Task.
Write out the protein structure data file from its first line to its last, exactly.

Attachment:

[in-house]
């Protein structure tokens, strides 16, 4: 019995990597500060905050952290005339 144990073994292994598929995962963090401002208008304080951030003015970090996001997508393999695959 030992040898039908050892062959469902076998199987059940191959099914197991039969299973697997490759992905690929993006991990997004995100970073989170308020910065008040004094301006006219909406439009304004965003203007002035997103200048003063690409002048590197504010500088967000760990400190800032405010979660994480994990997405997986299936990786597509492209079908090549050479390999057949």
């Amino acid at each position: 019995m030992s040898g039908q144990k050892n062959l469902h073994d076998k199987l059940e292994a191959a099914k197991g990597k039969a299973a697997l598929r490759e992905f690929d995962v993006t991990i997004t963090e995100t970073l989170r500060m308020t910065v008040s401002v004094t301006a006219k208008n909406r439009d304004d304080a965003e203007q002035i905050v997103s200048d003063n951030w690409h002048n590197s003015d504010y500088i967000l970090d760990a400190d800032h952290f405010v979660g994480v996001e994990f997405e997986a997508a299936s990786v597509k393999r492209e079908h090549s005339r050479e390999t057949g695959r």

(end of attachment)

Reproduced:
[in-house]
């Protein structure tokens, strides 16, 4: 019995990597500060905050952290005339 144990073994292994598929995962963090401002208008304080951030003015970090996001997508393999695959 030992040898039908050892062959469902076998199987059940191959099914197991039969299973697997490759992905690929993006991990997004995100970073989170308020910065008040004094301006006219909406439009304004965003203007002035997103200048003063690409002048590197504010500088967000760990400190800032405010979660994480994990997405997986299936990786597509492209079908090549050479390999057949």
């Amino acid at each position: 019995m030992s040898g039908q144990k050892n062959l469902h073994d076998k199987l059940e292994a191959a099914k197991g990597k039969a299973a697997l598929r490759e992905f690929d995962v993006t991990i997004t963090e995100t970073l989170r500060m308020t910065v008040s401002v004094t301006a006219k208008n909406r439009d304004d304080a965003e203007q002035i905050v997103s200048d003063n951030w690409h002048n590197s003015d504010y500088i967000l970090d760990a400190d800032h952290f405010v979660g994480v996001e994990f997405e997986a997508a299936s990786v597509k393999r492209e079908h090549s005339r050479e390999t057949g695959r």